St Aidan's Church, Billinge facts for kids
Quick facts for kidsSt Aidan's Church, Billinge
St Aidan's Church, Billinge, from the northwest
|OS grid reference||SD 533 007|
|Location||Main Street, Billinge, St Helens, Merseyside|
|Website||St Aidan, Billinge|
|Heritage designation||Grade II*|
|Designated||23 August 1966|
T. G. Jackson
|Style||Georgian, Gothic Revival|
|Materials||Stone, stone-slate roof|
|Reader(s)||Mrs H. Steele, Mrs C. Parr|
|Churchwarden(s)||J. Boardman, Mrs C. Parr|
St Aidan's Church is in Main Street, Billinge, St Helens, Merseyside, England. It is an active Anglican parish church in the diocese of Liverpool. It was built in 1716–18 to replace a chapel of ease on the site, and was remodelled and extended in 1907–08. The church is recorded in the National Heritage List for England as a designated Grade II* listed building.
The church originated as a chapel of ease in about 1539. The chapel was replaced by the present church which was built between 1716 and 1718, and was designed by Henry Sephton. A major influence in this rebuilding was James Scarisbricke, a Liverpool merchant who donated £200 towards its cost. The church had a rectangular plan measuring 57 feet (17.4 m) by 37 feet (11.3 m) with a small apse at the east end, and could seat 200 people. Galleries were added to the north and south sides of the church in 1823 and 1824 respectively. The church became a separate parish in its own right in 1828. The building was rebuilt and extended in 1907–08 by T. G. Jackson. He moved the apse towards the east, adding a transept to the south, and an organ loft and vestry to the north, thereby increasing the size of the chancel. At the same time the north and south galleries and the box pews were removed. A glass screen was inserted under the west gallery in 1993.
St Aidan's is built in stone and has a stone-slate roof. Its plan consists of a four-bay nave, a south transept forming a chapel, a north organ loft, and a chancel with a round apse. At the west end of the nave are pairs of corner pilasters, and portions of a triglyph frieze. In the centre is a doorway flanked by detached Doric columns. The doorway has an architrave and a fanlight. Above the doorway is a small tower with Ionic pilasters at the corners, between which is a three-light window with a square head containing Gothic tracery, and above that is a clock face. On the top of the tower are four urns at the corners, and a cupola containing a bell. The cupola is carried on Tuscan columns, and is surmounted by a ball finial and a weather vane. Along the sides of the nave are three-light round-headed windows with triple keystones and containing reticulated tracery. Between the bays are Doric pilasters. Above the windows is an Ionic entablature, and an embattled parapet with urns at intervals. In the south transept is a four-light window. The windows in the apse are similar to those in the nave, and along the top of the apse is a balustrade.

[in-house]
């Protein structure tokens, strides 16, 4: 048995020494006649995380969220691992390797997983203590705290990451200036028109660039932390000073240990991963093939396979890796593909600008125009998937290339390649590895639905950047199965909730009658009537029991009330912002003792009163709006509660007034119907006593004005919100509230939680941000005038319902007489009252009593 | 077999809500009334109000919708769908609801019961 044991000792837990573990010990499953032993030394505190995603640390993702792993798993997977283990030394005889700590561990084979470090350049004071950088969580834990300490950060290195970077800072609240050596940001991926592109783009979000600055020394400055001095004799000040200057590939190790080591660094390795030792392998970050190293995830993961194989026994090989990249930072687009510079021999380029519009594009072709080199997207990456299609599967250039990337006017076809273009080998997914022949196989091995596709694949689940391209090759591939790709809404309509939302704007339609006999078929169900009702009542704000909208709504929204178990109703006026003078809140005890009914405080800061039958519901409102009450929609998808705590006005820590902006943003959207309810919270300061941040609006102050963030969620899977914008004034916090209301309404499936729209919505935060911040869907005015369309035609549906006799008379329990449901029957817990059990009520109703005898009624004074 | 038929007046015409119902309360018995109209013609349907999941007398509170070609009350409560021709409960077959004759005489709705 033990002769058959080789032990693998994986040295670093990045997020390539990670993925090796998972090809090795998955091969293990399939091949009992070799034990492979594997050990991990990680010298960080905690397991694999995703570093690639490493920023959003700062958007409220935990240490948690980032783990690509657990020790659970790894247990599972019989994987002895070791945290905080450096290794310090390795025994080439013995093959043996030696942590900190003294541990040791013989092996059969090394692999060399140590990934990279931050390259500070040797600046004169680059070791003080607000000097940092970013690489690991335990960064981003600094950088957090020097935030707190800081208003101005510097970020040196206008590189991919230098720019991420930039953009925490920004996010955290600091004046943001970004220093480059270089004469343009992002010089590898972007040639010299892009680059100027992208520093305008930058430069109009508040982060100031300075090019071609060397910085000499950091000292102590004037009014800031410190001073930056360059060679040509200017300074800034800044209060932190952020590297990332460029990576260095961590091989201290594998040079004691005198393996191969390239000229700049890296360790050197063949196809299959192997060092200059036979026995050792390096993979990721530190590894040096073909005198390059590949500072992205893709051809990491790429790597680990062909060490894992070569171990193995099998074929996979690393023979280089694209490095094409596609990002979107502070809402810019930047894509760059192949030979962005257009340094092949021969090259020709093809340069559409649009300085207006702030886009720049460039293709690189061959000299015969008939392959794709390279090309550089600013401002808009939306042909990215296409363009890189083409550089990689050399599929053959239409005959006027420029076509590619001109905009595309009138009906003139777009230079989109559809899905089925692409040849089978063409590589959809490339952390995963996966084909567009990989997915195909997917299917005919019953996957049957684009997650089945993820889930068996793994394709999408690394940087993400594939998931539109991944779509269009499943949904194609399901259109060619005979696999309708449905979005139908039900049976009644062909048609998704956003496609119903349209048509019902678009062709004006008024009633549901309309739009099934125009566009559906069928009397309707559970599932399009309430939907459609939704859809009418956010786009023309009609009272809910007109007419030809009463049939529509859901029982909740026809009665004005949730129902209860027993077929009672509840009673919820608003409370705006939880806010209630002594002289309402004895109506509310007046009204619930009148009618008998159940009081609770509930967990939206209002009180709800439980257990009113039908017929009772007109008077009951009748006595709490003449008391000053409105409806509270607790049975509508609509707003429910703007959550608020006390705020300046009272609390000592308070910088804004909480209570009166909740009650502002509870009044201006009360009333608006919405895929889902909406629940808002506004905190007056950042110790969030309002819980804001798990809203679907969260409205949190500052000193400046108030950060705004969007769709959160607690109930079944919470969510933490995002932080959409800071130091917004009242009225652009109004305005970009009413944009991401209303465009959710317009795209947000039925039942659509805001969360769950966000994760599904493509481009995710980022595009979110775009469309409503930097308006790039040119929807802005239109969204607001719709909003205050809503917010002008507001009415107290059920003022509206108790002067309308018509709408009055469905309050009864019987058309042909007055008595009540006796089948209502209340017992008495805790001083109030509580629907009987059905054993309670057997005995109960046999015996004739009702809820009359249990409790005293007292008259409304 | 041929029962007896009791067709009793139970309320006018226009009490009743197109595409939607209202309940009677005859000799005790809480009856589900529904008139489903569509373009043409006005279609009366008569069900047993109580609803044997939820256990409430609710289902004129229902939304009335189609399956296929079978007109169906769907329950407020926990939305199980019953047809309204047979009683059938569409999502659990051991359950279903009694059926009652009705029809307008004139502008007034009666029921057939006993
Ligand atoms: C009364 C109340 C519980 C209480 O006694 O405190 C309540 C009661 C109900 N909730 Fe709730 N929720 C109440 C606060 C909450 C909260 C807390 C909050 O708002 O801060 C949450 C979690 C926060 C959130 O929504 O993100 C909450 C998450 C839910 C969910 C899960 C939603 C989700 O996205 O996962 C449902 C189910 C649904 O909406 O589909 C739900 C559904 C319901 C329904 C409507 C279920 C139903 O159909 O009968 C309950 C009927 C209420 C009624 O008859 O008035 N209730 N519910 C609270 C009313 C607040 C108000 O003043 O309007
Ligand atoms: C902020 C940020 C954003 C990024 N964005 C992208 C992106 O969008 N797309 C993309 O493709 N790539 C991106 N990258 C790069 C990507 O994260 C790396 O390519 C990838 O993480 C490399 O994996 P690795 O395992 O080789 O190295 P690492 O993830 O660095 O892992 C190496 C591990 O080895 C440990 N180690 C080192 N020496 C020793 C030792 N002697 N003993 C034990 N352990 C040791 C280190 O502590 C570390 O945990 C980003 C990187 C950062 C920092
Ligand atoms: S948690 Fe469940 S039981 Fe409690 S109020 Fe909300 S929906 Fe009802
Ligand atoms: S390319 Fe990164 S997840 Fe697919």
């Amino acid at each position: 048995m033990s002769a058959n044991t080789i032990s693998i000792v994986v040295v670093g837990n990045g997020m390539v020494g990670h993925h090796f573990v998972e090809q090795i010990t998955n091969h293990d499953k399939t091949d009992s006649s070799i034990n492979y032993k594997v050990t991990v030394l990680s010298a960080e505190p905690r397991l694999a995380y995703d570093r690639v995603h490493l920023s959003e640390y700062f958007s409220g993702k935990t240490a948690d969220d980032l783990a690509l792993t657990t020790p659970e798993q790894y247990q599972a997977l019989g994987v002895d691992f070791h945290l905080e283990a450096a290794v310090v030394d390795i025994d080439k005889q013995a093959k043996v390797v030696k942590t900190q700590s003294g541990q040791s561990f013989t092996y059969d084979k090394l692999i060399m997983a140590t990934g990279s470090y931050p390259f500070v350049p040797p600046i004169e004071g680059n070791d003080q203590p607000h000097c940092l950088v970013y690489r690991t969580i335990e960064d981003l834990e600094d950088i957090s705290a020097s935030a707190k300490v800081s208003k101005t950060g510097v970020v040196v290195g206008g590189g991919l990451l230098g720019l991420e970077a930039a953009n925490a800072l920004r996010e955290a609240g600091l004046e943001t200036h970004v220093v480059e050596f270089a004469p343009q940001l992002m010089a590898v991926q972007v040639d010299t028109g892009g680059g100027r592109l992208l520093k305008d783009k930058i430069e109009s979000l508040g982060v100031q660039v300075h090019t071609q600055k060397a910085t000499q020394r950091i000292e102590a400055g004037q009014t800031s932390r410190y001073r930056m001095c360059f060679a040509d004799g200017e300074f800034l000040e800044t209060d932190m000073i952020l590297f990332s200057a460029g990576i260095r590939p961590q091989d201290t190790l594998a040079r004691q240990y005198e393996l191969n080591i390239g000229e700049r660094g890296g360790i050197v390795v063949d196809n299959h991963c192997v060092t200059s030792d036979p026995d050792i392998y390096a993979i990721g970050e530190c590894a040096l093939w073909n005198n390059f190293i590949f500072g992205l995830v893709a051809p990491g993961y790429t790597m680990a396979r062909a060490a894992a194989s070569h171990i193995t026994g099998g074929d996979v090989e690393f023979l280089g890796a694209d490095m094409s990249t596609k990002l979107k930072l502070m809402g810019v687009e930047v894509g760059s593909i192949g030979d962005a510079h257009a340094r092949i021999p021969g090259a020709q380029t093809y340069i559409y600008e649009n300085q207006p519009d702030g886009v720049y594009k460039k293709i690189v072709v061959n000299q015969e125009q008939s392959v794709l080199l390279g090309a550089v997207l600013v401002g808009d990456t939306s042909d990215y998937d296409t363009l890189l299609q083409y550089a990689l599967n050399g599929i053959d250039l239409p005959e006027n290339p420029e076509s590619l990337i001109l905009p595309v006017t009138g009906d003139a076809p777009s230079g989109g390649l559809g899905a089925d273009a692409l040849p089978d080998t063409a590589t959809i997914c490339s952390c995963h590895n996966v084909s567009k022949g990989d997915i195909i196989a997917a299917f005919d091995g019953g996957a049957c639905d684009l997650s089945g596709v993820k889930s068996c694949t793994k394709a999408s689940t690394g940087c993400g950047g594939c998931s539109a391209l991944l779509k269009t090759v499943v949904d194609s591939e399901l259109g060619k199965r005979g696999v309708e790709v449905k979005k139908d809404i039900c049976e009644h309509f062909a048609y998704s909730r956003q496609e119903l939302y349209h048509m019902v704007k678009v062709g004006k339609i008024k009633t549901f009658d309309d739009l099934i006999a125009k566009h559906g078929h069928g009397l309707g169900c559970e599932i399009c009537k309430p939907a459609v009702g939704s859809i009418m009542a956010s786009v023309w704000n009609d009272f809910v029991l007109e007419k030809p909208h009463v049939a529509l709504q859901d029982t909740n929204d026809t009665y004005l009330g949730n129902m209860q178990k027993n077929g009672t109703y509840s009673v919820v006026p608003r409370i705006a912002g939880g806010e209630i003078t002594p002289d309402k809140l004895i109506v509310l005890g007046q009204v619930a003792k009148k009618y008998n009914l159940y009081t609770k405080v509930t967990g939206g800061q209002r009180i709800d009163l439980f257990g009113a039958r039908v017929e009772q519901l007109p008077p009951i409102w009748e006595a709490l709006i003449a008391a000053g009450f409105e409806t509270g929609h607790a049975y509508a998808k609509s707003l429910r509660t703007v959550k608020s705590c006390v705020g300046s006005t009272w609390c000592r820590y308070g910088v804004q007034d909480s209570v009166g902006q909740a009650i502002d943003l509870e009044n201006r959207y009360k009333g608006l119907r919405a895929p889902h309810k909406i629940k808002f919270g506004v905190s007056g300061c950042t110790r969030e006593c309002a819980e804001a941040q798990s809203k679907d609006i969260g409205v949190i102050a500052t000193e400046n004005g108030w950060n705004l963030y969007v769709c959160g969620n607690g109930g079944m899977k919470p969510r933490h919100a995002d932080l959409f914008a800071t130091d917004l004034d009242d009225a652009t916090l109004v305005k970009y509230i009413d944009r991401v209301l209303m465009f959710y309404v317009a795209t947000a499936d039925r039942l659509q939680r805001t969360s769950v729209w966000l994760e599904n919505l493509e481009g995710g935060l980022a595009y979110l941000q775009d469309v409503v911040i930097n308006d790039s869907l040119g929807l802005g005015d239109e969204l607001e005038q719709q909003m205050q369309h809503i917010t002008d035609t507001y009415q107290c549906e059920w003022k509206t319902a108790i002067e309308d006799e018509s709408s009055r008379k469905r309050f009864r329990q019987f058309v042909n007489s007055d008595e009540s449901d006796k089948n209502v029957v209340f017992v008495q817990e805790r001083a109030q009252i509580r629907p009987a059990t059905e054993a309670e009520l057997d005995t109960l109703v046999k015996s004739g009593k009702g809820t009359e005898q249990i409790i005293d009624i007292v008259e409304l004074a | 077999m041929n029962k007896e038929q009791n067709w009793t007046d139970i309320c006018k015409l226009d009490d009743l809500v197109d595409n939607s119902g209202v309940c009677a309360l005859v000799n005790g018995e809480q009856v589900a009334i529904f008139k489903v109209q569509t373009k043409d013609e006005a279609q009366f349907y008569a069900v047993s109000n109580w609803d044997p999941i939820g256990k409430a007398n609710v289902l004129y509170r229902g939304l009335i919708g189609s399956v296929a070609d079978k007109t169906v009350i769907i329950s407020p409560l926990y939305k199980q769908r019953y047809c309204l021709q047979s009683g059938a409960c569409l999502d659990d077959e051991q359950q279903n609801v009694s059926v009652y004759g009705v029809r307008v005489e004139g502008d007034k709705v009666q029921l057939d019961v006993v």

Inside the church the round-arched arcades are carried on Doric columns with high plinths. The roof is barrel vaulted. At the west end is a gallery carried on slender columns. Around the apse is a fluted flat Corinthian pilastrade, and a frieze containing cherubs. In the church is a brass chandelier dating from the 18th century, and a communion table in the south transept dating from the early 18th century. The brass lectern was given to the church in 1909 as a memorial to a previous vicar, and is a copy of a lectern given to York Minster in 1686. The chancel windows contain stained glass from 1913 made by Hardman. In the church is an 18th-century brass tablet that was originally in the pew of James Scarisbricke, whose donation towards the building of the church is recorded on a board on the south wall. The pipe organ was installed in the church in 1919 as a war memorial. It was made by Jardine and Company of Manchester, and has two manuals and 19 stops.
On 23 August 1966 the church was designated as a Grade II* listed building. Grade II* is the middle of the three grades of listing, and is applied to buildings that are "particularly important buildings of more than special interest".
On the south side of the church in the churchyard is the tomb of George and Kitty Smith. It is inscribed with the date 1720and consists of a stone coffin with rings at the ends. On the top is a carving of a curtain and of a snake encircling a winged skull. There is an inscription but, apart from the date, this is illegible. The tomb is listed at Grade II. This grade is the lowest of the three grades of listing, and is applied to buildings that are "nationally important and of special interest". The churchyard walls and the gate piers in the walls are also designed at Grade II. The walls extend along the west and south walls of the churchyard. They date from the early 18th century, are in stone, and have weathered coping with roll moulding on the top. There are gates with piers on the west and south sides. The west piers are panelled with recessed quarter-columns on the angles, and have Doric entablatures and urn finials. The south piers are plainer, they are square and surmounted by ball finials.
St Aidan's is an active Anglican parish church in the deanery of Wigan, the archdeaconry of Warrington, and the diocese of Liverpool. Its style of worship is Evangelical. The church holds regular services on Sundays and weekdays, arranges baptisms, weddings and funerals, and runs a number of organisations,
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